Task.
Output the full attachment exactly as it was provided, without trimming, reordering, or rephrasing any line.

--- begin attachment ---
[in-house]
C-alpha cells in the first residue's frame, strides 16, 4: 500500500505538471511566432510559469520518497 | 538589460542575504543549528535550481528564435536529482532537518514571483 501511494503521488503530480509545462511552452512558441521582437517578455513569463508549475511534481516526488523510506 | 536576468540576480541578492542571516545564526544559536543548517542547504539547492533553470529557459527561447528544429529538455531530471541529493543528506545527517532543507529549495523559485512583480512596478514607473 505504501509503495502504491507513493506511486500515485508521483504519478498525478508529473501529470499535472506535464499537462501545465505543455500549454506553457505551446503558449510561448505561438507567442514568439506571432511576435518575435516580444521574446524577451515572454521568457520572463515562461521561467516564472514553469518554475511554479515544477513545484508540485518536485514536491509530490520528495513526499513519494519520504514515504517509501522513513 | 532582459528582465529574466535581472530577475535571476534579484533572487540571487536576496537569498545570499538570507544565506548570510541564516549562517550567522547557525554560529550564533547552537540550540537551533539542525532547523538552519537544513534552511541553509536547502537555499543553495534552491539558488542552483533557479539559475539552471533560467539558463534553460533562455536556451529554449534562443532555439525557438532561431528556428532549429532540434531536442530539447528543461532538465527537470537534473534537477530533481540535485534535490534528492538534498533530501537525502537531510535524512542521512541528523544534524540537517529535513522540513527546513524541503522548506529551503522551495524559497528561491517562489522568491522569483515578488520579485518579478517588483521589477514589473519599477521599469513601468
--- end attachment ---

[in-house]
C-alpha cells in the first residue's frame, strides 16, 4: 500500500505538471511566432510559469520518497 | 538589460542575504543549528535550481528564435536529482532537518514571483 501511494503521488503530480509545462511552452512558441521582437517578455513569463508549475511534481516526488523510506 | 536576468540576480541578492542571516545564526544559536543548517542547504539547492533553470529557459527561447528544429529538455531530471541529493543528506545527517532543507529549495523559485512583480512596478514607473 505504501509503495502504491507513493506511486500515485508521483504519478498525478508529473501529470499535472506535464499537462501545465505543455500549454506553457505551446503558449510561448505561438507567442514568439506571432511576435518575435516580444521574446524577451515572454521568457520572463515562461521561467516564472514553469518554475511554479515544477513545484508540485518536485514536491509530490520528495513526499513519494519520504514515504517509501522513513 | 532582459528582465529574466535581472530577475535571476534579484533572487540571487536576496537569498545570499538570507544565506548570510541564516549562517550567522547557525554560529550564533547552537540550540537551533539542525532547523538552519537544513534552511541553509536547502537555499543553495534552491539558488542552483533557479539559475539552471533560467539558463534553460533562455536556451529554449534562443532555439525557438532561431528556428532549429532540434531536442530539447528543461532538465527537470537534473534537477530533481540535485534535490534528492538534498533530501537525502537531510535524512542521512541528523544534524540537517529535513522540513527546513524541503522548506529551503522551495524559497528561491517562489522568491522569483515578488520579485518579478517588483521589477514589473519599477521599469513601468